1

It is not clear to me, why not we can simply store transaction hashes in a block header instead of storing the Merkle root. I understand that storing transactions' hashes will slightly increase size of a block header. However, the transaction verification process will be greatly simplified as one does not have to compute Merkle tree. In that case, one can verify a transaction by simply searching that transaction hash in the header.

Noman Aslam

1

Storing the hash of every transaction in the block header could make the block header much larger than it currently is. Right now the whole header is 80 bytes, and the tx merkle root is 32 bytes of that. You can hash any number of transactions into a 32 byte merkle root, so it works very well as a cryptographically secure compression technique.

I can think of a few effects of larger block headers:

  • SPV wallets would be more resource intensive to run, they would require much more storage and bandwidth. I think computing the merkle branch is probably rarely the hardware bottleneck to be considered when designing wallets.
  • Miners would be incentivized to mine small blocks. This is because a larger blockheader would mean a larger input value for the SHA-256 hash function, so it would take longer to compute the hash. This is important: the fastest block hash a miner could compute would be one with no transactions in it (other than the coinbase).
  • You would be able to fit less transactions in a block, since more of the blockspace would be used by the header. A good implementation would not change the number of transactions you could fit in a block, see Pieter's comments below.

There are probably more, feel free to expand on this list.

  • The last argument does not hold. Just because the block header contains all txids does not make every store all of them. That's similar to how the Merkle tree itself is not stored anywhere, but implied by the transactions. – Pieter Wuille May 15 '18 at 16:20
  • @PieterWuille I'm not sure I follow. At the most basic evel: if the max block weight remains the same, and including txids instead of a merkle root makes the header larger, then that leaves less space in the body for transactions, no? I interpreted OPs question as 'why not just a naive implementation that lists all txids in a row' – chytrik May 16 '18 at 7:09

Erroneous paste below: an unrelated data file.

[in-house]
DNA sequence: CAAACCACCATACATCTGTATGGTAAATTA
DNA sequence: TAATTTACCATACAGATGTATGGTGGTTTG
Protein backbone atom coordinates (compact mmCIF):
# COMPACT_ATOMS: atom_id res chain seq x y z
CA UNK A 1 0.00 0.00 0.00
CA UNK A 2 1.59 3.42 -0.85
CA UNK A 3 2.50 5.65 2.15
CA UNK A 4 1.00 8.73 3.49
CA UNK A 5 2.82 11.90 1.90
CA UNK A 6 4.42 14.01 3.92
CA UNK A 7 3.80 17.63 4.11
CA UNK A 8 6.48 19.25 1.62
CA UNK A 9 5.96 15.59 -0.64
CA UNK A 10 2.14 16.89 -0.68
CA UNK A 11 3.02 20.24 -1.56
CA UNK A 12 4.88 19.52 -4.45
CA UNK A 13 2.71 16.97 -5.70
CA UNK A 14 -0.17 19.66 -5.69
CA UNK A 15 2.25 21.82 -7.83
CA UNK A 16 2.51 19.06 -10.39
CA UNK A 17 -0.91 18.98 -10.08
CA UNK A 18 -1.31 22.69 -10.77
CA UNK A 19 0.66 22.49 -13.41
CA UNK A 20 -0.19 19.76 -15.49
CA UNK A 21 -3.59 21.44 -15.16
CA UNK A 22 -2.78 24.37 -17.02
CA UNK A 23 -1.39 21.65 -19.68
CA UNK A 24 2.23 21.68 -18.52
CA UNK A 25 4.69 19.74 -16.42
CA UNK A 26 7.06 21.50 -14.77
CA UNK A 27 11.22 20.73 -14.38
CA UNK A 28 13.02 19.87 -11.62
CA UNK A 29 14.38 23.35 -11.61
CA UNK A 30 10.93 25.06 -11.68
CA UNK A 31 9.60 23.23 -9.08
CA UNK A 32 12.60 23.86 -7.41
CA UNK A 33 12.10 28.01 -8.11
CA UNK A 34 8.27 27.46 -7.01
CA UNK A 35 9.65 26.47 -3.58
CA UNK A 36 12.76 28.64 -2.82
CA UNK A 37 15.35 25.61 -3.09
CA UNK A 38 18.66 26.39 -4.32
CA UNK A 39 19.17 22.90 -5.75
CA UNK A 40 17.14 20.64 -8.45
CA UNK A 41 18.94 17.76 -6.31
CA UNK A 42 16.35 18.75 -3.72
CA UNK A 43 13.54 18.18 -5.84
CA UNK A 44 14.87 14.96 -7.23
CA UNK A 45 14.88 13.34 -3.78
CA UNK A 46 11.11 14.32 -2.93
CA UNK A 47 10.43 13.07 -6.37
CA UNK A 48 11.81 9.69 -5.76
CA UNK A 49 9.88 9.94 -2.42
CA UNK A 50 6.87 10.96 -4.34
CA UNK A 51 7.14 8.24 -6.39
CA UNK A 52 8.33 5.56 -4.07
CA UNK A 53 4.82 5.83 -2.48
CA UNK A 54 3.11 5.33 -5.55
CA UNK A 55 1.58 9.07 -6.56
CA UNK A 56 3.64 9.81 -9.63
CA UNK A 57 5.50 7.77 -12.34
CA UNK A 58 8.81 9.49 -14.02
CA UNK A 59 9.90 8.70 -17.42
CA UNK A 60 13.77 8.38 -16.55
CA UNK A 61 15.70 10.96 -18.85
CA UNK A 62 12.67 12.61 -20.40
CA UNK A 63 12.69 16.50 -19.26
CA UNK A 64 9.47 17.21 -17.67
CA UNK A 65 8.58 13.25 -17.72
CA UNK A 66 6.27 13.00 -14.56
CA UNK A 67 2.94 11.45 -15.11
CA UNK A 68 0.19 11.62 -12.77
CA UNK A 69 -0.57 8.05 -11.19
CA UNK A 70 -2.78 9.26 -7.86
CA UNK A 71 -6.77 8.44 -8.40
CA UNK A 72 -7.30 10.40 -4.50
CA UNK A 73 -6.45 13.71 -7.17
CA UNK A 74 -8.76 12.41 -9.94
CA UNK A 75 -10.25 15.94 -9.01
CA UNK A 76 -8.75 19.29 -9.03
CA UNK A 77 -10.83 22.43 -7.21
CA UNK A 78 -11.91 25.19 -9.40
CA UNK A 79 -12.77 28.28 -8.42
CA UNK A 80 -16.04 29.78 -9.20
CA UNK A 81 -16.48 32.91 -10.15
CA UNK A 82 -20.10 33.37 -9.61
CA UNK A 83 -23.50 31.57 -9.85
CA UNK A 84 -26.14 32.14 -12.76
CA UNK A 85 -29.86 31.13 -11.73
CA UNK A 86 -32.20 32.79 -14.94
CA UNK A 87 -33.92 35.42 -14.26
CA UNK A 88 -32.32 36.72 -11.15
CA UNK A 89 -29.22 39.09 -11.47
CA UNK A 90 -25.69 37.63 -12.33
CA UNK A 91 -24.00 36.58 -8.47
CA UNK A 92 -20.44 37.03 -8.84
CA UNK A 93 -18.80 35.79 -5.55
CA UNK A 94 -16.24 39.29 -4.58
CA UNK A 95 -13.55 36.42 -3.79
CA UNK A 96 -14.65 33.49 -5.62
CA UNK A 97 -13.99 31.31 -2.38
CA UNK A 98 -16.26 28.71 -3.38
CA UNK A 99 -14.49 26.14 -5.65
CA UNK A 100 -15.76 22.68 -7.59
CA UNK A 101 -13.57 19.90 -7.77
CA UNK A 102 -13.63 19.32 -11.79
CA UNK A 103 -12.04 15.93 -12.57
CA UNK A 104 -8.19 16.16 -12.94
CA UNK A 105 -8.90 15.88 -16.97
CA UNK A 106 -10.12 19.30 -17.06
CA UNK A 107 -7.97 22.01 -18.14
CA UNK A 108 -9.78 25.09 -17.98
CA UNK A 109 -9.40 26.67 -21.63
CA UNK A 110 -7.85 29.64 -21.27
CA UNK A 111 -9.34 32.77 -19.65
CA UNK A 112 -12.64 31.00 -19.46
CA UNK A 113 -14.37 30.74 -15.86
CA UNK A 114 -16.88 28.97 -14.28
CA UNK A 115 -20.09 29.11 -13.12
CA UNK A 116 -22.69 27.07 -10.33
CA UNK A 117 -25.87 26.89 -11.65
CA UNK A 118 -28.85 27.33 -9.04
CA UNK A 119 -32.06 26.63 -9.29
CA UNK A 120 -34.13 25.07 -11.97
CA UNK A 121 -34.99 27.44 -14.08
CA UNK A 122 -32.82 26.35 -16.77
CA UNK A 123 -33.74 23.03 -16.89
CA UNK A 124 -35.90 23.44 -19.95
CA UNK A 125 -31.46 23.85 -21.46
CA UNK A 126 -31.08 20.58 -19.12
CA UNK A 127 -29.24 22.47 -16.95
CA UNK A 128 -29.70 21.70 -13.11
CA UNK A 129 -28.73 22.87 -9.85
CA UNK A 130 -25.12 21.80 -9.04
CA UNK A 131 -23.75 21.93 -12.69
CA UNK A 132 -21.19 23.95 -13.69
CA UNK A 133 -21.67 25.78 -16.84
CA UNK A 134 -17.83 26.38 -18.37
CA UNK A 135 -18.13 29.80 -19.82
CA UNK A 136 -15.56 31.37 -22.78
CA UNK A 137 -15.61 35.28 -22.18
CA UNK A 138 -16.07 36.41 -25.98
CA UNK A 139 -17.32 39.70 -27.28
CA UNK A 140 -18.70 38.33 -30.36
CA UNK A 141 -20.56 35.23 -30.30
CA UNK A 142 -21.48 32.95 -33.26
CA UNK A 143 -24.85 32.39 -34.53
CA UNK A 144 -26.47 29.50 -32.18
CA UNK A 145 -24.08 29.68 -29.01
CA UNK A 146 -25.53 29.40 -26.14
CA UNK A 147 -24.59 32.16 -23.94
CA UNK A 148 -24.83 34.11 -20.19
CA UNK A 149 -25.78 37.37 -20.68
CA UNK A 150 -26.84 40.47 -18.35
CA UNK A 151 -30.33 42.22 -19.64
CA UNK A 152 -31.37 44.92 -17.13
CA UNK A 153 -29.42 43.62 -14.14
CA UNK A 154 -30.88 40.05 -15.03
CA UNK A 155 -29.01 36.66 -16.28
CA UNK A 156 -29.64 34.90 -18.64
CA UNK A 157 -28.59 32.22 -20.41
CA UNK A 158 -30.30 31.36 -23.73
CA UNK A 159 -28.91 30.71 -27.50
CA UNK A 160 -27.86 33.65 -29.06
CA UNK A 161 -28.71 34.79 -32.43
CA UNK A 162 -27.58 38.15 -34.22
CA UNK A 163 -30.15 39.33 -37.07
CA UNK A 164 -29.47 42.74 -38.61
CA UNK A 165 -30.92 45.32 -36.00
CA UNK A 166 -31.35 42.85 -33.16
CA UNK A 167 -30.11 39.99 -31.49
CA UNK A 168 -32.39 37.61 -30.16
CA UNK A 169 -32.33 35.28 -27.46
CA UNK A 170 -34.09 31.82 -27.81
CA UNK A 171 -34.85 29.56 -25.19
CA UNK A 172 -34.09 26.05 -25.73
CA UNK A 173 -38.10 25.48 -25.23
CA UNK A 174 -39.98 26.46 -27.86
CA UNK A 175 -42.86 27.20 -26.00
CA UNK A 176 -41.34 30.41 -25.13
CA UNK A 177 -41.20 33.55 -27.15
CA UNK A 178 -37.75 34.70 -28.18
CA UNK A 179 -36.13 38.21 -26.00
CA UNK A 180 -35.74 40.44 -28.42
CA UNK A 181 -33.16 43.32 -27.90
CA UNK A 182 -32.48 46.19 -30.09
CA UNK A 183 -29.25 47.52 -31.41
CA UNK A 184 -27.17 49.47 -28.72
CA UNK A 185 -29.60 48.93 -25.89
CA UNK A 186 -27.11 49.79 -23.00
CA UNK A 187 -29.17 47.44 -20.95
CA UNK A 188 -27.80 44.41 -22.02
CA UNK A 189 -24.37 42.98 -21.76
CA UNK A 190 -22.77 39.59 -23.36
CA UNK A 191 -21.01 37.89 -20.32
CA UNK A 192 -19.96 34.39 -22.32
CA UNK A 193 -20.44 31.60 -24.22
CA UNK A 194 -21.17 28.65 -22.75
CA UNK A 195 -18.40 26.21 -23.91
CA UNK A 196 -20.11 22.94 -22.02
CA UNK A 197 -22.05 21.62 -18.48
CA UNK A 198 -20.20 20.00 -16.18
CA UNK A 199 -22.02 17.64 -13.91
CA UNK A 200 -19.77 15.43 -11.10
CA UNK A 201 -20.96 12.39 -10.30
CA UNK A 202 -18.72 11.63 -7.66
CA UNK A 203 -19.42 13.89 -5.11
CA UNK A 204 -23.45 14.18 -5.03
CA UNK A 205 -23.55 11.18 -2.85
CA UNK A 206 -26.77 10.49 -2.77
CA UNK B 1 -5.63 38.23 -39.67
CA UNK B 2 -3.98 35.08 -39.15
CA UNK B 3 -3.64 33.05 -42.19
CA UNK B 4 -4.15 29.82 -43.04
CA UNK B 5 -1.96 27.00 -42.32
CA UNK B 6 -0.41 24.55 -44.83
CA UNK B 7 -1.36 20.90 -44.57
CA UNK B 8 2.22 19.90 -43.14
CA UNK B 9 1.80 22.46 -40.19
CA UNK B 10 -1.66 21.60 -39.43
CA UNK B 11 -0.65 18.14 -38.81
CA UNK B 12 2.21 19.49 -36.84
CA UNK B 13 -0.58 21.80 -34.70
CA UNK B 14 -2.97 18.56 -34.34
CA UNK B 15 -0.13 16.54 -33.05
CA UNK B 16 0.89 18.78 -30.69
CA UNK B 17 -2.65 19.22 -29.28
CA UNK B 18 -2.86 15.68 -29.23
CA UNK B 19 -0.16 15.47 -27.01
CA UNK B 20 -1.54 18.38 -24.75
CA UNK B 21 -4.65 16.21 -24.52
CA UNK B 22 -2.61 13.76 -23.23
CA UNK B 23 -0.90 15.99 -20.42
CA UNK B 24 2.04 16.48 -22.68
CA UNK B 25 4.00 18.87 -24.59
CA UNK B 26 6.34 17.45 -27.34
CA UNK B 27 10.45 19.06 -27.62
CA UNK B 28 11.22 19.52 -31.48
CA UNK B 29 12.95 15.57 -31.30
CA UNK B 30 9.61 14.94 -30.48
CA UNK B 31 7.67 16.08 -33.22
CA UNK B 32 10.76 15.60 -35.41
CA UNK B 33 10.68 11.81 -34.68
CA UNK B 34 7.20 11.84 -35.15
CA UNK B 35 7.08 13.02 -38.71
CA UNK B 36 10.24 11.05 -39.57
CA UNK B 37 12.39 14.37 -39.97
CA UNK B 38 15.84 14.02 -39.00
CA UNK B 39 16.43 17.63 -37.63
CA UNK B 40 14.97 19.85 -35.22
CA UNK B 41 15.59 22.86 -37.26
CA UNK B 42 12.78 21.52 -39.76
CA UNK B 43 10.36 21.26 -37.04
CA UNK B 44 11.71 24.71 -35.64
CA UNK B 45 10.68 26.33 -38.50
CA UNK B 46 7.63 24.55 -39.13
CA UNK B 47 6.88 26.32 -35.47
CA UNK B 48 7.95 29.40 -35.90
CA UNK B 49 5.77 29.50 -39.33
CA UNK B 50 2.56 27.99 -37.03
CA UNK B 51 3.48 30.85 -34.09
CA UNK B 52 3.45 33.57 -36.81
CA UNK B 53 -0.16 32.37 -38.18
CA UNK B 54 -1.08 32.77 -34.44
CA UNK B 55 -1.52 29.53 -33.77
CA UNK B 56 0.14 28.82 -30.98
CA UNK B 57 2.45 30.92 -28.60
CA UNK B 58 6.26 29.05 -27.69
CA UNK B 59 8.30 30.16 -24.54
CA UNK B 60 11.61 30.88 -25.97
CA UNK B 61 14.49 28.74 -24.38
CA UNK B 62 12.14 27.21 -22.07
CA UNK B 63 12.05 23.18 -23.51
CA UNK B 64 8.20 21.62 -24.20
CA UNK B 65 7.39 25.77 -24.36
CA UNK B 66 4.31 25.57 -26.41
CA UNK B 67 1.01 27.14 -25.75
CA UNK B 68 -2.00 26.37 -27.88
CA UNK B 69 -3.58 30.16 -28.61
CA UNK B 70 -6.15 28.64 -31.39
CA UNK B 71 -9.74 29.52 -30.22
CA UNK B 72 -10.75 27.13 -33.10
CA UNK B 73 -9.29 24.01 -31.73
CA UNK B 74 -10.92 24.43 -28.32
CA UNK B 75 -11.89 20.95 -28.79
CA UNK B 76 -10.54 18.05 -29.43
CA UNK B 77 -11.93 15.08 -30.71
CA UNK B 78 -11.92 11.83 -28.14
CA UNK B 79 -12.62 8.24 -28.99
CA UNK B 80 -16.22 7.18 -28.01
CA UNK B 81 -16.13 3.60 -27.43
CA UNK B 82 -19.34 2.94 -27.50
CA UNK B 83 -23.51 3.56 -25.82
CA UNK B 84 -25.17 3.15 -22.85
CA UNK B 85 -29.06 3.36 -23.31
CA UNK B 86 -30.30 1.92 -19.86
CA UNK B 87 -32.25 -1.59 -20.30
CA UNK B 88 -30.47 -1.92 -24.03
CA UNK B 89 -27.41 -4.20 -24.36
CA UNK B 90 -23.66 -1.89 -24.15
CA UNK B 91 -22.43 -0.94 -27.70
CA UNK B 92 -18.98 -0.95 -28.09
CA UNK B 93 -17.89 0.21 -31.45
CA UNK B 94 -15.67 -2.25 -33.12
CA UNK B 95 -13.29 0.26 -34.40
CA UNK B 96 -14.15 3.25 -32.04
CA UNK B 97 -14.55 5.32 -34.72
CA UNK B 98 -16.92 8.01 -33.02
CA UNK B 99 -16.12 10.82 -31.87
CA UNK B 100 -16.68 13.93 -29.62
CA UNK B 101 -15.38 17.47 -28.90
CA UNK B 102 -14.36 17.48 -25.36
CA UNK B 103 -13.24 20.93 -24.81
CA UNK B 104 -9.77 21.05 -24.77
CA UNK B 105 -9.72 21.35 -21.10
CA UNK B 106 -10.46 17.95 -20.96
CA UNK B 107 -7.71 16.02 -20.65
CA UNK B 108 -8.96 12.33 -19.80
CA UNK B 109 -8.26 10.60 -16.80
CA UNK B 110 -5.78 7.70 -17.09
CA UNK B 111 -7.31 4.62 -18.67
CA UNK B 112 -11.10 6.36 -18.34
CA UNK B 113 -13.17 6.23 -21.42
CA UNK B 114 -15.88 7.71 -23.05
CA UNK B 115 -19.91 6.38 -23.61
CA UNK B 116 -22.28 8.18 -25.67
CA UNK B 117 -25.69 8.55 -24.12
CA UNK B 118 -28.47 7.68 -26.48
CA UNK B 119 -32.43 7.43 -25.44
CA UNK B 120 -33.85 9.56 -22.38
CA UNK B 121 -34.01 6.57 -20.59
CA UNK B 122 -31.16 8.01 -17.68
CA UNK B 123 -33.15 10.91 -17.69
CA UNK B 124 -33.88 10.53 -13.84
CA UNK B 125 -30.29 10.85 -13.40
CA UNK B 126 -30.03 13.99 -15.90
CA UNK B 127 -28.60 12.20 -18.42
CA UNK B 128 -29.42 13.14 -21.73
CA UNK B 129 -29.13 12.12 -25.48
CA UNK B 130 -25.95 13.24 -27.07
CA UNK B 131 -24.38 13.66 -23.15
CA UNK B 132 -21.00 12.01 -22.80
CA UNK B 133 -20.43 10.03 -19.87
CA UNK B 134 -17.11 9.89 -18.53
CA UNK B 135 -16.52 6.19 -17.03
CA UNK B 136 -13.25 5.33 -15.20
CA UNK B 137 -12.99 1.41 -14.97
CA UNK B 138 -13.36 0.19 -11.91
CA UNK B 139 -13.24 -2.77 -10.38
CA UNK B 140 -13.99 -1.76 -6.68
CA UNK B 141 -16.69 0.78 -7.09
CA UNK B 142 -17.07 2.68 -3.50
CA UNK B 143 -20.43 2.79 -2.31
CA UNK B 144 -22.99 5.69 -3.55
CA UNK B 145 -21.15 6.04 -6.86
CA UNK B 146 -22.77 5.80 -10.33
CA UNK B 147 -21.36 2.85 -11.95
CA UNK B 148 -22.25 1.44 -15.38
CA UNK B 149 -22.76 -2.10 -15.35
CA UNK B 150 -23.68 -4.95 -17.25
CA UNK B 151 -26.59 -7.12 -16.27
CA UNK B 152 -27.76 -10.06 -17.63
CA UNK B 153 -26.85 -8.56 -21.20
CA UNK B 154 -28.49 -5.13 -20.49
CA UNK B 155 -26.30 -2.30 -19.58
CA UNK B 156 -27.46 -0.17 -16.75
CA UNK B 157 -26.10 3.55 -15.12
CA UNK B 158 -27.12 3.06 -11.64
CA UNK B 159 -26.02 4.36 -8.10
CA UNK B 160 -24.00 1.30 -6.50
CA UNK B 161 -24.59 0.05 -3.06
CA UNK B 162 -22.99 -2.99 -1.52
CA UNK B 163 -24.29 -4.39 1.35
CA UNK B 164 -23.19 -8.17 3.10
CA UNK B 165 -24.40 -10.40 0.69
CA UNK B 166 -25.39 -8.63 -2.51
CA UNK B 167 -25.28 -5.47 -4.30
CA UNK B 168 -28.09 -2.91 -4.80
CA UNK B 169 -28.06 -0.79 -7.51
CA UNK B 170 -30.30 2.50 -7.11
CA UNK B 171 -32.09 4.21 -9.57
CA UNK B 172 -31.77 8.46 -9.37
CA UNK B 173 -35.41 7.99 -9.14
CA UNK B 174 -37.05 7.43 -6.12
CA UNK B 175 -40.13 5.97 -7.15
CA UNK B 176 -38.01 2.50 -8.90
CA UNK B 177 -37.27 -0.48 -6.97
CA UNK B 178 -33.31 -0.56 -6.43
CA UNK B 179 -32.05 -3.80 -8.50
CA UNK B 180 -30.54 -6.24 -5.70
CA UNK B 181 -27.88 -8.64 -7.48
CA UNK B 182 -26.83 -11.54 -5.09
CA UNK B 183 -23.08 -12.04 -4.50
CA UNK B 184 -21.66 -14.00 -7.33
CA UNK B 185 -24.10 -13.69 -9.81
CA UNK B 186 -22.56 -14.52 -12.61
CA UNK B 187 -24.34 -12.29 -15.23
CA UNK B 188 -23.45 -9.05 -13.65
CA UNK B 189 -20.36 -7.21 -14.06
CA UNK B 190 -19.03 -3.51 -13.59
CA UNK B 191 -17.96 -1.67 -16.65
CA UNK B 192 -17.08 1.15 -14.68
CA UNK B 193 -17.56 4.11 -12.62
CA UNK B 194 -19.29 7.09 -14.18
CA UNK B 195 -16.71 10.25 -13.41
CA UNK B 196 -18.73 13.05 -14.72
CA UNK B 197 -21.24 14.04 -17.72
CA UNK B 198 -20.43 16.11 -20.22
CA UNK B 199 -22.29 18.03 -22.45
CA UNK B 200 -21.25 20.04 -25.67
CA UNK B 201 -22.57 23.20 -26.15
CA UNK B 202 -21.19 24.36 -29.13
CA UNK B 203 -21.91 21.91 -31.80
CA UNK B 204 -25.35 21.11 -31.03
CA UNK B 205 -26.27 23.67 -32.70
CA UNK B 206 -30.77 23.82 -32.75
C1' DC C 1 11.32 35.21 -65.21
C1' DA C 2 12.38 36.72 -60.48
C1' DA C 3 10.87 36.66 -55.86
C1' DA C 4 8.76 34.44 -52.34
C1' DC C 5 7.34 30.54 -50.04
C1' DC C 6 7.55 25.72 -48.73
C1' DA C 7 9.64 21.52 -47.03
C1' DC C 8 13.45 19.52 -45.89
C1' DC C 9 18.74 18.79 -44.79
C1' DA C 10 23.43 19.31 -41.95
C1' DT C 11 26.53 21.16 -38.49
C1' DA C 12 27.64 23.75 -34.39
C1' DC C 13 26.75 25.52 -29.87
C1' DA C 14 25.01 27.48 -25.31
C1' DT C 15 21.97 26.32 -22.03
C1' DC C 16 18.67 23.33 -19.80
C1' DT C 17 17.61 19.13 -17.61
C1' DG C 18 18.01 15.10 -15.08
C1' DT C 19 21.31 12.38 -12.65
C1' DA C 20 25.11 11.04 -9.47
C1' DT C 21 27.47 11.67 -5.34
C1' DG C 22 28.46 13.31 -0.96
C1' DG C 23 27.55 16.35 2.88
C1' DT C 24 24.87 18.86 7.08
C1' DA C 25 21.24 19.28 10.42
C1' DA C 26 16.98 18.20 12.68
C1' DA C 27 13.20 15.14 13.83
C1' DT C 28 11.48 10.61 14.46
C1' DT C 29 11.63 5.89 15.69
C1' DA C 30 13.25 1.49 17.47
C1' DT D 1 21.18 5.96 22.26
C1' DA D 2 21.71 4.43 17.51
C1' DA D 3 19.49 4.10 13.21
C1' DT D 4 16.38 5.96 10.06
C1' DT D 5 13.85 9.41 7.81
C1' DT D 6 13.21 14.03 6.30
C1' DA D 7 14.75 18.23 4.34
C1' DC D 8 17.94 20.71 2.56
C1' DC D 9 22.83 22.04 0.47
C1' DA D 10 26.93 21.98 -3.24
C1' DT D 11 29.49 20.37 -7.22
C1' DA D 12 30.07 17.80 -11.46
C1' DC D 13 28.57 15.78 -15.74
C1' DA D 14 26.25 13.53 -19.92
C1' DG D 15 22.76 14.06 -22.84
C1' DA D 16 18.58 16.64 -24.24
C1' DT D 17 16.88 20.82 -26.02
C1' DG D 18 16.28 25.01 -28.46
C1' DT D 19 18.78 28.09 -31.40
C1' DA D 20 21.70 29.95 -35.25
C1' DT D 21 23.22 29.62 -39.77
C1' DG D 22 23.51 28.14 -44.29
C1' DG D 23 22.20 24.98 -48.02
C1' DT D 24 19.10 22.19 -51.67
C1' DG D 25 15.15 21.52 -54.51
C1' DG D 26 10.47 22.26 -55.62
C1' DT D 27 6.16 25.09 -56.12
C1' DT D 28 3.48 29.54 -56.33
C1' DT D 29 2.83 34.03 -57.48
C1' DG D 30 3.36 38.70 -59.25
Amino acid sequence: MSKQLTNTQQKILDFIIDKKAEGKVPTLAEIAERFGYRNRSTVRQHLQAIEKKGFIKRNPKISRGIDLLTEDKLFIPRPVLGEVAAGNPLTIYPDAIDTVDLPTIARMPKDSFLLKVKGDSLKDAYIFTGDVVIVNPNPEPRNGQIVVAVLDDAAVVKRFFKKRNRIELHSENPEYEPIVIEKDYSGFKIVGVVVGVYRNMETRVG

• They could be part of the block header without storing them (in any situation where you're already storing the transactions too). We could do the same right now with just the root (as it too is implied by the transactiins), but for just 32 bytes it's not really worth it. – Pieter Wuille May 16 '18 at 7:29
  • I understand, thanks. I edited the answer to be more accurate. – chytrik May 16 '18 at 10:25
0

I understand that storing transactions' hashes will slightly increase size of a block header.

That's an understatement. According to this answer, the minimum transaction size is 60 bytes. A block full of these would make the txhash part of the block header 560kb instead of 32 bytes it currently is.

  • Just to clarify, I am talking about hashes of transactions to store in the header instead of whole transaction. In case a block has 2000 transactions (usually is kind of average these days) then the block size will increase to 32*2000 = 64 KB when SHA-256 is used to compute hash. Hence it is no way near 560KB. – Noman Aslam May 15 '18 at 11:01
  • if the transaction is 60 bytes long (minimum size) then a block can fit 17476 transactions. Each txid is 32 bytes so 17476 * 32 bytes = 560kb – Mike D May 15 '18 at 11:06

Your Answer

By clicking “Post Your Answer”, you agree to our terms of service, privacy policy and cookie policy

Not the answer you're looking for? Browse other questions tagged or ask your own question.